« Last Edit: March 23, 2012, 05:16:48 PM by serb1389 » Logged
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« Reply #17 on: March 23, 2012, 04:26:29 PM »

Why cant we have an Estonian solution? Russian nationalists directly under the MP;
 normal and reasonable people of the MP would get a substantial autonomy under Constantinople (like Finland) and reunite with the schismatics, Philaret would resign.

I would object strongly to the characterization that everyone within the canonical Ukrainian Orthodox Church is a Russian nationalist.

The priest in the village where I lived spoke better Ukrainian than most people who lived there (who general spoke a highly Russified surzhyk).  From my experience, that wasn't at all uncommon.

In general, I agree with you.  More of this tends to be geographical.  Where I live the UOC-MP completely dominates, so it is more representative of the general population.   
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« Reply #18 on: March 23, 2012, 04:31:09 PM »

I would object strongly to the characterization that everyone within the canonical Ukrainian Orthodox Church is a Russian nationalist.
Sorry for the misunderstanding, but I did not mean to characterise the UOC-MP that way at all. I would rather sa that the UOC-MP has two wings: One is Russian nationalist, the other one is what I would call pragmatic. They try to focus on spirituality, not politics. Politically, they would be either moderately pro-Ukrainian, moderately pro-Russian or completely unpolitical. Bishop Alexander represents that wing of the UOC-MP.
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« Reply #19 on: March 23, 2012, 05:51:49 PM »

I would object strongly to the characterization that everyone within the canonical Ukrainian Orthodox Church is a Russian nationalist.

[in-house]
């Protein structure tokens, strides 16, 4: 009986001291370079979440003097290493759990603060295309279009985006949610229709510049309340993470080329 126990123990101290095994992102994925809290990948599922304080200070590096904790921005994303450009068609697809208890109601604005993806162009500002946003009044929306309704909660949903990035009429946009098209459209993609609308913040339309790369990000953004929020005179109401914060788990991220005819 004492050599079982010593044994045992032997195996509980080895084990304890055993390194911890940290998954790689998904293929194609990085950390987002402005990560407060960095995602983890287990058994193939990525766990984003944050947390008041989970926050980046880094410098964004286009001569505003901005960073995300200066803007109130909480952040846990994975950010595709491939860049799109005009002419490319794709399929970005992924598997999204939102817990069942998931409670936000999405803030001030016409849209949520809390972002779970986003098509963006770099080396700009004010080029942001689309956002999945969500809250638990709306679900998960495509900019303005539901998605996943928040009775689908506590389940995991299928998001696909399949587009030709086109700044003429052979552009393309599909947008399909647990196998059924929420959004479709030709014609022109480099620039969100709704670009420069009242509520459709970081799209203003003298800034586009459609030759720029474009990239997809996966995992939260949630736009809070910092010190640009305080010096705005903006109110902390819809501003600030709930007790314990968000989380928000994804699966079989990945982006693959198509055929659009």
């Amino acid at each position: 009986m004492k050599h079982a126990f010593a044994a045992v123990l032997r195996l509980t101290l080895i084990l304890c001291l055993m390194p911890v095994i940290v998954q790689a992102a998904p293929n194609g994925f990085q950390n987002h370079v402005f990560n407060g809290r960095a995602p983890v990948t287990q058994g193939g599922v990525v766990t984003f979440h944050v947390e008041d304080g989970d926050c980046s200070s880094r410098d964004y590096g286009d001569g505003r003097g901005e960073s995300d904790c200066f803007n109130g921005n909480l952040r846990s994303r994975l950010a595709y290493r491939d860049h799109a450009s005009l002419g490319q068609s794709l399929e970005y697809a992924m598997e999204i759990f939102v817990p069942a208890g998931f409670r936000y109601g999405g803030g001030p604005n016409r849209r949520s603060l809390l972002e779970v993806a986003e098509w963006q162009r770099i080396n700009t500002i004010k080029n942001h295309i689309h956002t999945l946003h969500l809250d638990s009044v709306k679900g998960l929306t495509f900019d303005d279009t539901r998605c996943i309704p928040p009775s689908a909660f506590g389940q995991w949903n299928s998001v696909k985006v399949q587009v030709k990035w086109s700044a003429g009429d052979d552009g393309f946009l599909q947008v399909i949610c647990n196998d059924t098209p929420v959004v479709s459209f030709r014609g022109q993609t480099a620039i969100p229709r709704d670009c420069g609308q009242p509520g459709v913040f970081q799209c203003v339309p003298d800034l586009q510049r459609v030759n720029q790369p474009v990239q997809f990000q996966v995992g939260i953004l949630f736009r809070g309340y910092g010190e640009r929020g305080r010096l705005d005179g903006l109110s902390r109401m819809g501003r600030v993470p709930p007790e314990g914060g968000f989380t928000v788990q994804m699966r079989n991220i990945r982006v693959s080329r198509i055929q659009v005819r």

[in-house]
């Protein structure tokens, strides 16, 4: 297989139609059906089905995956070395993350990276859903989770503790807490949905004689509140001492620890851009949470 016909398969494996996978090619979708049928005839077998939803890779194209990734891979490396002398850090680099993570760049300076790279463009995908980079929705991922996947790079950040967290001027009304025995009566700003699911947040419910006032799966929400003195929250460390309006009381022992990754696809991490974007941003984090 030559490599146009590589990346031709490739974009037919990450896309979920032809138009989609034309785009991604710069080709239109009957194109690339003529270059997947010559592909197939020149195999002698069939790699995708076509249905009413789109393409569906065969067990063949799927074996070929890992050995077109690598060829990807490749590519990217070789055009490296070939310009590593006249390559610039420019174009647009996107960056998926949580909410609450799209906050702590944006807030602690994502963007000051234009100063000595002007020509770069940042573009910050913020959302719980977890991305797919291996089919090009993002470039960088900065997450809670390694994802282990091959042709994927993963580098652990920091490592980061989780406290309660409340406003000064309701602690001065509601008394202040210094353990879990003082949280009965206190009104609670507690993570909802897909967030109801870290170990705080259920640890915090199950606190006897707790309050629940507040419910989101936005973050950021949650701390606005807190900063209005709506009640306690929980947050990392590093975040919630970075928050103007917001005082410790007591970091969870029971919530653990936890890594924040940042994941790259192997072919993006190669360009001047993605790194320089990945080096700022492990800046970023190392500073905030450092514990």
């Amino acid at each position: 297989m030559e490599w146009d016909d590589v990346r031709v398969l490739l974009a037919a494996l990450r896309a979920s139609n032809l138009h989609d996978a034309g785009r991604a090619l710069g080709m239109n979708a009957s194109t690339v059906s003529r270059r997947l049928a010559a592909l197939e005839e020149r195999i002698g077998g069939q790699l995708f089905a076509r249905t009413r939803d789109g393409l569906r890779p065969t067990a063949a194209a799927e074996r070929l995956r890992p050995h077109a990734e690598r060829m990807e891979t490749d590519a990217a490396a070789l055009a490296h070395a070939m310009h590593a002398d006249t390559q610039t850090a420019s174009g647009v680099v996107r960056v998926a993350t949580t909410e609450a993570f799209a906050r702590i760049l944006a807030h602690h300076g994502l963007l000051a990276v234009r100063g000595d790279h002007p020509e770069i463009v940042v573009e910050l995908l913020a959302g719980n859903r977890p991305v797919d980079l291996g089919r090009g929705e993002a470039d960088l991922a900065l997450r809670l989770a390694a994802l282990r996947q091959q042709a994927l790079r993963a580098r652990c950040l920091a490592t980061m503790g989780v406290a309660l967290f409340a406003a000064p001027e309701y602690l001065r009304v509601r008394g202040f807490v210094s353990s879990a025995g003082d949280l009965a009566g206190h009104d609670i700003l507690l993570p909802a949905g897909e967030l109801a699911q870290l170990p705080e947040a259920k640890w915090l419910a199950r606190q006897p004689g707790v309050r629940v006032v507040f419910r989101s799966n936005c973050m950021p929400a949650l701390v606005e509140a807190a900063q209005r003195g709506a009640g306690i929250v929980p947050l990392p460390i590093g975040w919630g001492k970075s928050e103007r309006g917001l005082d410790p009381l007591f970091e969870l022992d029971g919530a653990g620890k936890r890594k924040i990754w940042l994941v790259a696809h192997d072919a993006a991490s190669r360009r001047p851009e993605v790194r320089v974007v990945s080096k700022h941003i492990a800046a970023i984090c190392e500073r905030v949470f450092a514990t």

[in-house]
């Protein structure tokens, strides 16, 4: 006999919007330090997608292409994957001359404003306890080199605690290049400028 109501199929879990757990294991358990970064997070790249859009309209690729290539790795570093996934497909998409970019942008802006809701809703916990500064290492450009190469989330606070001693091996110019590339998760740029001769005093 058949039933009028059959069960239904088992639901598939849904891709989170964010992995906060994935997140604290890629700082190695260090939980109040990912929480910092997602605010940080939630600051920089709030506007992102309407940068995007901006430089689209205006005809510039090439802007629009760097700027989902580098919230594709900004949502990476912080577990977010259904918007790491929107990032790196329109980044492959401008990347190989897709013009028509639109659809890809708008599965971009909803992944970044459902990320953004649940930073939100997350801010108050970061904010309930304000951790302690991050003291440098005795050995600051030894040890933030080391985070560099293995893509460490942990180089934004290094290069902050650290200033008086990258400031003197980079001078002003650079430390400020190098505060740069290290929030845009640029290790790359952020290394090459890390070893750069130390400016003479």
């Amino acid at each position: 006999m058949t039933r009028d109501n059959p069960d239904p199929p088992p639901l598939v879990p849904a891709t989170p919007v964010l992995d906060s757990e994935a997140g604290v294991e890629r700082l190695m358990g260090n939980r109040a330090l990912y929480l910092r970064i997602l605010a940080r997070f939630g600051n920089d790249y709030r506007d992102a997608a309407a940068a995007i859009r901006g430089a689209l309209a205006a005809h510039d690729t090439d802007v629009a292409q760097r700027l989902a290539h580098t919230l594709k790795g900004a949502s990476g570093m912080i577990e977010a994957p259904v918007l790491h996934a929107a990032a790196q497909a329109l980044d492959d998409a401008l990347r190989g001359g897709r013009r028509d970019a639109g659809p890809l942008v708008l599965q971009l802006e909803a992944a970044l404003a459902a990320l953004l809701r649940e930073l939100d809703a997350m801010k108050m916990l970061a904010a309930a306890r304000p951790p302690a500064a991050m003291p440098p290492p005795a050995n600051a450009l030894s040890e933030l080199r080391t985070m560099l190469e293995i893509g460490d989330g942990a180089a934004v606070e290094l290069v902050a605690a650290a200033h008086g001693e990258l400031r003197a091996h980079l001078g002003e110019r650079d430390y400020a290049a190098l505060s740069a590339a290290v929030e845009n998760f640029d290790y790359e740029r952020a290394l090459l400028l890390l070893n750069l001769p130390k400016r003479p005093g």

Sorry for the misunderstanding, but I did not mean to characterise the UOC-MP that way at all. I would rather sa that the UOC-MP has two wings: One is Russian nationalist, the other one is what I would call pragmatic. They try to focus on spirituality, not politics. Politically, they would be either moderately pro-Ukrainian, moderately pro-Russian or completely unpolitical. Bishop Alexander represents that wing of the UOC-MP.

This is my experience as well.  In the East of the country, the MP is the Church so there isn't the exodus of normal people to other Orthodox Churches.  In Central Ukraine (outside of Kyiv) and Western Ukraine, the demographics of the UOC-MP tend to be much more Russian rather than representative of the local population. 
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« Reply #20 on: March 23, 2012, 08:25:15 PM »

From "the Vatican Insider." Does more need to be said?

I wouldn't discount this because of the origin of this article.

We seem to have entered some kind of temporal anomaly.
No, a difference of opinion.

Though perhaps not so different.  My issue with the source is the glee that the Vatican and its supporters greet news of factionalism in the Ukraine.  The opposition of the Eparchy of Mukachevo, for instance, to incorporation into the UGCC seems to escape their detection.  Podkaparska focused more on the existence of our own problems as being a problem for us, not an opportunity for the Vatican.
w\